Corps of the Army
The Infantry Corps
The Infantry “foot soldiers”, are the backbone of all armies. The Infantry Corps soldiers are the operational troops who must be prepared for deployment in any location at short notice. In wartime, as the principal combat arm, they will be among the front line troops in the defence of the State. In peacetime, however, they can be seen performing duties in support of An Garda Síochána on Cash and Prisoner Escorts, and in major security operations where they may deploy with MOWAG Armoured Personnel Carriers (APCs).
Read more about the Infantry Corps
The Cavalry Corps
The Cavalry Corps is one of the ‘teeth’ Corps of the Irish Defence Forces. The Cavalry Corps has a long, proud tradition of service to the State and the current incumbents of the Corps are reflective of the best values and qualities the Corps has maintained. Originally, the Cavalry Corps was called the Armoured Car Corps, with a fleet of light armoured vehicles. Over the decades, the fleet evolved with the introduction of light Landsverk tanks and later in the 1950s the introduction of Main Battle Tanks in the Comet and Churchill. During the 1960s the Panhard AML was first introduced to the Cavalry Corps. This fleet was the backbone of the Corps and it gave considerable service, especially in overseas deployments, such as UNIFIL in the Lebanon and with UNMIL in Liberia. In the 1980s the Corps received the CVR(T) or Scorpion. The latest AFV investment into the Corps is that of MOWAG Piranha III, with two variants the Close Reconnaissance Vehicle (CRV) and Medium Reconnaissance Vehicle (MRV) entering service in 2008.
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The Artillery Corps
The Artillery Corps provides fire support for infantry or armoured elements. The Corps was founded in 1924 and today consists of two main branches;
- Field Artillery
- Air Defence
The artillery in the brigade consists of a Field Artillery Regiment (FAR) with three field batteries. Each of the field batteries is based on six light field artillery weapons, 105mm guns, and is staffed to command, co-ordinate and fire the weapons.
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The Communication and Information Services Corps
The Communications and Information Services Corps is responsible for the development and operation of Information Technology systems in support of Defence Forces (DF) tasks. It is also responsible for co-coordinating all communications (radio and line) and information systems, communications research and update of communications in line with modern developments and operational requirements. The CIS Corps harnesses networking and information technologies in order to dramatically increase Defence Force Operational effectiveness through the provision of timely and accurate information to the commander along with the real time efficient sharing of information with Army, Air Corps and Naval Service as well as with multinational partners involved in international peacekeeping and other actors as required.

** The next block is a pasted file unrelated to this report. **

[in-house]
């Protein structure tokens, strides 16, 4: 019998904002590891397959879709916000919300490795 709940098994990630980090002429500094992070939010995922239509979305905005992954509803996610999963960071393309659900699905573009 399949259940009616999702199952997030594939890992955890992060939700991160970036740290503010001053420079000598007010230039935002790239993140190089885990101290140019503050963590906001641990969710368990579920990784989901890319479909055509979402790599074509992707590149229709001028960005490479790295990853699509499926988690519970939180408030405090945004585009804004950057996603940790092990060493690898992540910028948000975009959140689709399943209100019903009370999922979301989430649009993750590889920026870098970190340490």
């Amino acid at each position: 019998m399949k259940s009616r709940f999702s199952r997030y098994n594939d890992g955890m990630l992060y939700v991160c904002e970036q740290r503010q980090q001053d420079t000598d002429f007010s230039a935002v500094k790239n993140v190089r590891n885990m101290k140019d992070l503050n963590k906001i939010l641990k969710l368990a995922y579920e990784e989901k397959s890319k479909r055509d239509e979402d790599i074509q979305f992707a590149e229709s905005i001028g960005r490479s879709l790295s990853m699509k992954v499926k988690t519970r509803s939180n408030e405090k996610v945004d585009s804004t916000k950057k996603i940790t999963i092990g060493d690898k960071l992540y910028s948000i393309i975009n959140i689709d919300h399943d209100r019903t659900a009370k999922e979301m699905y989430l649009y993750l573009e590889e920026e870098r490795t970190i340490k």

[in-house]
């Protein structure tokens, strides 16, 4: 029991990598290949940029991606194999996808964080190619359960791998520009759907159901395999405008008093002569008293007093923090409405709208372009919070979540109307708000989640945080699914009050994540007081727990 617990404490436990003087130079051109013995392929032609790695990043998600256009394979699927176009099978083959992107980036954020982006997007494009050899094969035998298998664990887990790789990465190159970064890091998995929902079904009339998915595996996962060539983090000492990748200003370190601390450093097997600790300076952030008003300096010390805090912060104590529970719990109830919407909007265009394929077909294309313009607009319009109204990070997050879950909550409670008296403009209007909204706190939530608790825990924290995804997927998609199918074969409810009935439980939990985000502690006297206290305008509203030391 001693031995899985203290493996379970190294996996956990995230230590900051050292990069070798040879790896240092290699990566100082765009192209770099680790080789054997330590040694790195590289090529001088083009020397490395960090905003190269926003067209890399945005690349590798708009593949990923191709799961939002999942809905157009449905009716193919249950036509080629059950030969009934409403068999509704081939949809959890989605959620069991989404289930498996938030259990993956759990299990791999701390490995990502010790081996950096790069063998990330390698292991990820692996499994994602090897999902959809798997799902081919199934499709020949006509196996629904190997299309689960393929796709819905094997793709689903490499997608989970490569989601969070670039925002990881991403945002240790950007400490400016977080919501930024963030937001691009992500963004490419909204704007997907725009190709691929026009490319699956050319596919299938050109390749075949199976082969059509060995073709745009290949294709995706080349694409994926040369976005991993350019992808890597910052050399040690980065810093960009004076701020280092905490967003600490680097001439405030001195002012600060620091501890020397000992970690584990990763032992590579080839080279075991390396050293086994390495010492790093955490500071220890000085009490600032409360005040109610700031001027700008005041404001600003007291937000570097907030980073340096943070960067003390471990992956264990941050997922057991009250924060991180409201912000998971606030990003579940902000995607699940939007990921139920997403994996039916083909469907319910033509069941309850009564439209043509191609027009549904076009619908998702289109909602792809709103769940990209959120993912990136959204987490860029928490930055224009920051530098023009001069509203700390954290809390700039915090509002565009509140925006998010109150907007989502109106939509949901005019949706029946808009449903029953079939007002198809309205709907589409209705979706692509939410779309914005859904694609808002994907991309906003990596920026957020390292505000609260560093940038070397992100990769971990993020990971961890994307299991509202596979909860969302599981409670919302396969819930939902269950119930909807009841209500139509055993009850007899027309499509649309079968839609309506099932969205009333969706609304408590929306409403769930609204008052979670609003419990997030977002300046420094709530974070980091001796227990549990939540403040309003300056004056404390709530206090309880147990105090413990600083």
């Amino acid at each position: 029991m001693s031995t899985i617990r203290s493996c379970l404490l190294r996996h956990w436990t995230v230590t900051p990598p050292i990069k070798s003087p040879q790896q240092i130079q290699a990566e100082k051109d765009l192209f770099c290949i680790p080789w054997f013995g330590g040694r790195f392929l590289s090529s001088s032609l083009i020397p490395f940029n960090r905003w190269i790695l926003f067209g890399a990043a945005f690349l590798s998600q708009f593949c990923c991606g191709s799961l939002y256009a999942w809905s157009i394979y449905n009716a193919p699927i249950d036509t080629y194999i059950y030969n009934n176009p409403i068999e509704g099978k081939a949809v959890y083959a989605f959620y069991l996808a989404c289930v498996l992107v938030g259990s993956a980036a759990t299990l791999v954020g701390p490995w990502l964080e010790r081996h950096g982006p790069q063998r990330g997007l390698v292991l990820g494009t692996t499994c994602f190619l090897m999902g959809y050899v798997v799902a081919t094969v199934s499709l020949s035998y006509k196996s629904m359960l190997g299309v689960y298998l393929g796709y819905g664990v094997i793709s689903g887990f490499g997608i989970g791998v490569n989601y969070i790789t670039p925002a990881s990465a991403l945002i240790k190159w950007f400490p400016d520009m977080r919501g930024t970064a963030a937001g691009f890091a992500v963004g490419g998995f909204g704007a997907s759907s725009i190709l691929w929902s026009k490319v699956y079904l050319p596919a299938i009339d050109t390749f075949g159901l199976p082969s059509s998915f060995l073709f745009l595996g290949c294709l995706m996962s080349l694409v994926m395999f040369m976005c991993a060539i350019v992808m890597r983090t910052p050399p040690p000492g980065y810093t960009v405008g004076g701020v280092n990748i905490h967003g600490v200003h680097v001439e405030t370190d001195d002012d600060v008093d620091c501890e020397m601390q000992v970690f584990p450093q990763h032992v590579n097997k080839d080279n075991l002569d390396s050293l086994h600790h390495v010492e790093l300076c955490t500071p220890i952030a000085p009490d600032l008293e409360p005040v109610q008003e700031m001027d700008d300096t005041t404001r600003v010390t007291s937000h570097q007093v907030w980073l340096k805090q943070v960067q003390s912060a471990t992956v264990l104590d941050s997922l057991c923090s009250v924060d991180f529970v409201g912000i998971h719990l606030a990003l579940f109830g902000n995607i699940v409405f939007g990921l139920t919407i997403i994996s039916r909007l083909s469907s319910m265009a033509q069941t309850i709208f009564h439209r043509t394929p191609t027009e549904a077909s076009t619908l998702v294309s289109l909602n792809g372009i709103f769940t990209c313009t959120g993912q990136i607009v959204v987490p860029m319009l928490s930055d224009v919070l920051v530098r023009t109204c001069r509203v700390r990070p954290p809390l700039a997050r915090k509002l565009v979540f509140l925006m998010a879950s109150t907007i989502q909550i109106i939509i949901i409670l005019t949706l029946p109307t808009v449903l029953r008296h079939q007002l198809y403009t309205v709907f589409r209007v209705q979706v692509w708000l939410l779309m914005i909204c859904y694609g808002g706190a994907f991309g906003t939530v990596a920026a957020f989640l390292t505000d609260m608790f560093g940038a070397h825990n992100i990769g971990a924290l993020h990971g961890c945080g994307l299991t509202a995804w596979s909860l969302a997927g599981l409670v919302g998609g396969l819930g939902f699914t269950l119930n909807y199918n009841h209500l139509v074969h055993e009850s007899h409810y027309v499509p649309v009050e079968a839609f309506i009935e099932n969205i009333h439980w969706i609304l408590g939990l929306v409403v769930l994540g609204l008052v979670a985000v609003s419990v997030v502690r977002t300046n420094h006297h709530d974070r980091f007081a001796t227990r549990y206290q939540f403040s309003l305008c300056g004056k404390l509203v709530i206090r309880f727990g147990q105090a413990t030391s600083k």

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The Corps of Engineers
The Corps of Engineers was established on the 1st October 1924 to provide engineer support to the Irish Defence Forces both in Ireland and on overseas operations. Corps of Engineer personnel have been deployed overseas to Congo, Cyprus, Lebanon, Angola, Somalia, Rwanda, Honduras, Bosnia, Ethiopia⁄Eritrea, Kosovo, Liberia, Sudan, Ivory Coast, Afghanistan and Chad. The Corps has been increasingly used in expeditionary roles, pre deploying to Kosovo, Liberia and Chad to construct Camps in advance for contingents of more than 400 troops.
Read more about the Engineer Corps
The Ordnance Corps
The Ordnance Corps has both an operational and a logistical role within the Defence Forces. The logistical role of the Ordnance Corps is to provide technical support to the Defence Forces for the Procurement, Storage, Distribution, Inspection, Maintenance, Repair and Disposal of all items of Ordnance related equipment. The operational role of the Ordnance Corps is to train personnel for and provide the State’s EOD/IEDD capability.The Ordnance Corps provide the only Explosive Ordnance Disposal service within the state, in support of An Garda Síochána in an ATCP role. The Ordnance Corps also provides the Defence Forces EOD capability across its full spectrum of operations.
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The Medical Corps
The Medical Corps has the responsibility of maintaining health and preventing disease in the Defence Forces and providing treatment of its sick and wounded. While these functions are of prime importance in time of war they also continue in peacetime.
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The Transport Corps
The Transport Corps is responsible for the procurement, management and maintenance of all soft skinned vehicles, and the maintenance of all armoured vehicles within the Defence Forces.
The Corps is also responsible for driver training, testing, certification, and maintenance of the transport fleet.
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The Military Police Corps
The Military Police are responsible for the prevention and investigation of offences, the enforcement of discipline and the general policing of the Defence Forces. In wartime, additional tasks include the provision of a traffic control organisation to allow rapid movement of military formations to their mission areas. Other wartime roles include control of prisoners of war and refugees.
Read more about the Military Police Corps